Roland X reviews the odds and sods that arrived too late for the last issue, but soon for the next.
Freebass ‘The Singles’
Freebass; the long discussed collaboration between legendary bassists Peter Hook, Mani and Andy Rourke. This is a promo of, presumably, what were or will be the singles from their debut album ‘It’s a Beautiful Life’.
When I first heard of this project many years ago, I was pretty excited about it. Not especially because I expected an amazing record to appear, but because of the madness of it – three bassists? How would that work? But considering their styles – Hooks high end melodies, Mani’s low end driving hooks and Rourke's bouncy multi octave approach, maybe it could work…
What has finally appeared is something a lot more conventional. After seeing Peter Hook’s spoken word, it comes across much more as his baby, a chance to play in a band once more after the dissolution of New Order. And so we have a ‘full’ band setup, mildly jangly guitars, run of the mill drums and a slight eighties production. Vocals are supplied by Gary Briggs, veteran of some bands I’ve not heard of. It’s all a bit earnest for me, a bit plodding, more an exercise in hitting the notes on some pretty dull melodies with no memorable lyrics of which to speak.
Opener ‘The God Machine’ is probably the best here, ‘Smiths’ guitars and a propulsive beat, plus the flash of excitement when Hooky’s bass appears. But I wouldn’t say it’s anywhere near his best... I don’t know what I expected really, but a lot more than this. ‘Kill Switch’ is pretty ploddy, but moves to something more interesting in its synthy chorus, a stadium Depeche Mode, on the cheap.
Overall, its fine; inoffensive middle of the road late eighties Hacienda backing music. Its surprising that there isn’t really a memorable hook amongst these three songs, be it bass, guitar or vocal. Press for the album suggests some of the tracks have a darker edge, which may certainly help. Perhaps its testament to the weight of expectation. Hearing Hooky talk with passion about Freebass makes the results all the more disappointing, but fans of the less famous Factory bands will probably enjoy the sounds and styles here. As for me, I’d rather listen to New Order…Actually I’d rather listen to Monaco, but there you go.
The Holidays – 'Golden Sky '
The Passport Label
The Holidays hail from Sydney, Australia and, on the evidence provided on this single, produce lovely little percussive summer soundtracks… which is presumably a lot easier when you actually get to see some sunshine. Golden Sky is a percussion heavy piece of Indie funkadelia, kind of like The Rapture trying to record an album in the Caribbean with bongos and rum based cocktails. Its’ all about the rhythm here, the falsetto vocals and stabbing guitars countering each other nicely to build up the complexity. Ultimately it’s a pop record though, the refrain of ‘It’s alright, alright’, whilst perhaps the most clichéd in all of music, works in bringing a sense of structure to it all. It kinda reminds me of the outro to 'Bleed From Within' by The Music, the careful layering up making it almost irresistible to dance around to.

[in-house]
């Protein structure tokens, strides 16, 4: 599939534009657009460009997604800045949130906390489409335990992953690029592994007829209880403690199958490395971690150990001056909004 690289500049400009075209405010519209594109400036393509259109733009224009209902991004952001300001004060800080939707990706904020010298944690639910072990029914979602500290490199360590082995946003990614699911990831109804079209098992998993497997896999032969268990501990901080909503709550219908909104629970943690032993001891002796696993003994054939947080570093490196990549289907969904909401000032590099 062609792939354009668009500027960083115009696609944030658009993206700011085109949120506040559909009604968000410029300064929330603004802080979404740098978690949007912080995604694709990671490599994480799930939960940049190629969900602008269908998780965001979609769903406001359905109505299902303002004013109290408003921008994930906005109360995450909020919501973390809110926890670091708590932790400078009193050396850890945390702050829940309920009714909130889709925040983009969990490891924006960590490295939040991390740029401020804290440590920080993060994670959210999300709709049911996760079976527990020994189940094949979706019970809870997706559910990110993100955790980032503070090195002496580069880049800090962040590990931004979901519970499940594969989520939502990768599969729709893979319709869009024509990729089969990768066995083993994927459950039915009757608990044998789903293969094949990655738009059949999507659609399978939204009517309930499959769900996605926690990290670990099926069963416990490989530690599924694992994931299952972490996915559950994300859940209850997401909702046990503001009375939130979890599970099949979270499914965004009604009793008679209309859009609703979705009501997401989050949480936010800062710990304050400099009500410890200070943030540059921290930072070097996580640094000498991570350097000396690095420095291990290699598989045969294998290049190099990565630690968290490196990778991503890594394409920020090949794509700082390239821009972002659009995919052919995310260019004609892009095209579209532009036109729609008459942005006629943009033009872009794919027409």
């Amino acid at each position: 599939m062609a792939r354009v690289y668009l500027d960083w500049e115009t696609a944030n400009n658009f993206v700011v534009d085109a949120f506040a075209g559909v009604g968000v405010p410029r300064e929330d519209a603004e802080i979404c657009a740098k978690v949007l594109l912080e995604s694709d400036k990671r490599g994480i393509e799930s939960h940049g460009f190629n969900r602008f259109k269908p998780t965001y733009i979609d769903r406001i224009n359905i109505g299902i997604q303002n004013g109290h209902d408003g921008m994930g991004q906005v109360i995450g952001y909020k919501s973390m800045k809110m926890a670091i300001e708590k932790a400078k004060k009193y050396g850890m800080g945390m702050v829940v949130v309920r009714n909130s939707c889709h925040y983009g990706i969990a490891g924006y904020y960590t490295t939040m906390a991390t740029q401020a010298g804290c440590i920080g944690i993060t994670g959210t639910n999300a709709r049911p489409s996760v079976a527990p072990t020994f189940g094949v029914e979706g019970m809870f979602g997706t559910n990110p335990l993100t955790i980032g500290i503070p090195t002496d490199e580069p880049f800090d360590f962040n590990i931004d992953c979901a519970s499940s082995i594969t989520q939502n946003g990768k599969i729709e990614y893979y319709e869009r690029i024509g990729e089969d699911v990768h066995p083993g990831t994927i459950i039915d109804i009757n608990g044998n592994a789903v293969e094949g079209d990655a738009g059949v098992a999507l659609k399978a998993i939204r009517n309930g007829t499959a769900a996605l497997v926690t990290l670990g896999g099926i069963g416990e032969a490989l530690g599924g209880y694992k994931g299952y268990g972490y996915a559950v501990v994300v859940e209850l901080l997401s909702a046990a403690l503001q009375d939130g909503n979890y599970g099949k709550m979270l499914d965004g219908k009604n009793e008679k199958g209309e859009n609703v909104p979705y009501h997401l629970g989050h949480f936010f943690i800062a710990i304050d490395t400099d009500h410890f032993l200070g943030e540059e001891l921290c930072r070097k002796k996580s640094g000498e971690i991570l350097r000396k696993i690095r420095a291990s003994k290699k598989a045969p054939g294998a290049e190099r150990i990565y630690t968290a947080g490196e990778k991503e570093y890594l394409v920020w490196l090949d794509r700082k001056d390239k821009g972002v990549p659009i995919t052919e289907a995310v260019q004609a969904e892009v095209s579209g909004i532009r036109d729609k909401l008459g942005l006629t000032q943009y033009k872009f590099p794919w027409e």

B-side ‘Heavy Feathers’ ratches up the tropical feel with a steel drum melody running through the whole thing. Vocal harmonies pile over one another and it all feels very sunny. The structure is again pretty loose and it’s a little more downbeat but a worthy B-Side all the same. Well worth keeping an eye on for the future.
Scott Wainwright – 'Every Man Has His Critics '
Well, with an album title like that, surely Scott Wainwright is setting himself up for a fall, right? Well turns out its all to do with ‘God’. Yes, that big man who lives in the sky. I would’ve liked to have reviewed this album purely on its musical merits, but the press release goes into some details about Scott’s ‘deep Christian faith’, as does the artwork, containing an essay on his musings on God in relation to creativity. It’s not heavy or too preachy, but it’s serious, and really left me wondering what on earth I was going to be hearing.
‘Bonkers’ is the word that springs to mind initially. This album covers a lot of bases. First track ‘Down the Line’ opens with a nice 4/4 jazz influenced beat, then some ‘funky’ bass. Then we get some country style Harmonica… and then the vocals which are…odd. Very odd! It’s a kind of Americanised, hoedown, speak/talk drawl that I’ve got to say I found very strange (Scott is from Yorkshire). The next track contains an out of place Tuba playing the bass line and an unsophisticated guitar line, and then those vocals again. Baring in mind the press release states this is the result of a NINE year song cycle, I think these elements could have been brought back together in a much less messy fashion. But then suddenly it all drops out, leaving a solitary female voice over some delicate picking and its absolutely lovely, and moving too. But then it cuts to the Tuba and crappy sounding guitar again!